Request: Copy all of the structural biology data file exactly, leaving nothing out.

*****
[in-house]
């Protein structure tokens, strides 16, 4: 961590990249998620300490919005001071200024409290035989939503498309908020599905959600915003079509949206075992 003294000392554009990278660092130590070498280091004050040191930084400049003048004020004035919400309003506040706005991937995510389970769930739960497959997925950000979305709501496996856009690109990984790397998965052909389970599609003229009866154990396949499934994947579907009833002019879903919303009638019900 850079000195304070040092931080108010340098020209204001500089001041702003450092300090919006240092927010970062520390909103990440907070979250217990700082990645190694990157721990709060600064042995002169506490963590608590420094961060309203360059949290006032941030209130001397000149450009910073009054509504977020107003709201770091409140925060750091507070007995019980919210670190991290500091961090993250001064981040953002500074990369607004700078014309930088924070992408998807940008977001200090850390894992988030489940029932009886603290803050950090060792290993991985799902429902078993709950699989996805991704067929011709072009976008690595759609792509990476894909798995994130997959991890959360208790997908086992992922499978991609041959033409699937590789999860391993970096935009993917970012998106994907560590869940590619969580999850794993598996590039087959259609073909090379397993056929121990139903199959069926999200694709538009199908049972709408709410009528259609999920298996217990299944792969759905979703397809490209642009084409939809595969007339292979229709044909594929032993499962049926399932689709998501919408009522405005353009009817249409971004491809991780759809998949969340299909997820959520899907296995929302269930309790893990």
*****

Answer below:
[in-house]
């Protein structure tokens, strides 16, 4: 961590990249998620300490919005001071200024409290035989939503498309908020599905959600915003079509949206075992 003294000392554009990278660092130590070498280091004050040191930084400049003048004020004035919400309003506040706005991937995510389970769930739960497959997925950000979305709501496996856009690109990984790397998965052909389970599609003229009866154990396949499934994947579907009833002019879903919303009638019900 850079000195304070040092931080108010340098020209204001500089001041702003450092300090919006240092927010970062520390909103990440907070979250217990700082990645190694990157721990709060600064042995002169506490963590608590420094961060309203360059949290006032941030209130001397000149450009910073009054509504977020107003709201770091409140925060750091507070007995019980919210670190991290500091961090993250001064981040953002500074990369607004700078014309930088924070992408998807940008977001200090850390894992988030489940029932009886603290803050950090060792290993991985799902429902078993709950699989996805991704067929011709072009976008690595759609792509990476894909798995994130997959991890959360208790997908086992992922499978991609041959033409699937590789999860391993970096935009993917970012998106994907560590869940590619969580999850794993598996590039087959259609073909090379397993056929121990139903199959069926999200694709538009199908049972709408709410009528259609999920298996217990299944792969759905979703397809490209642009084409939809595969007339292979229709044909594929032993499962049926399932689709998501919408009522405005353009009817249409971004491809991780759809998949969340299909997820959520899907296995929302269930309790893990």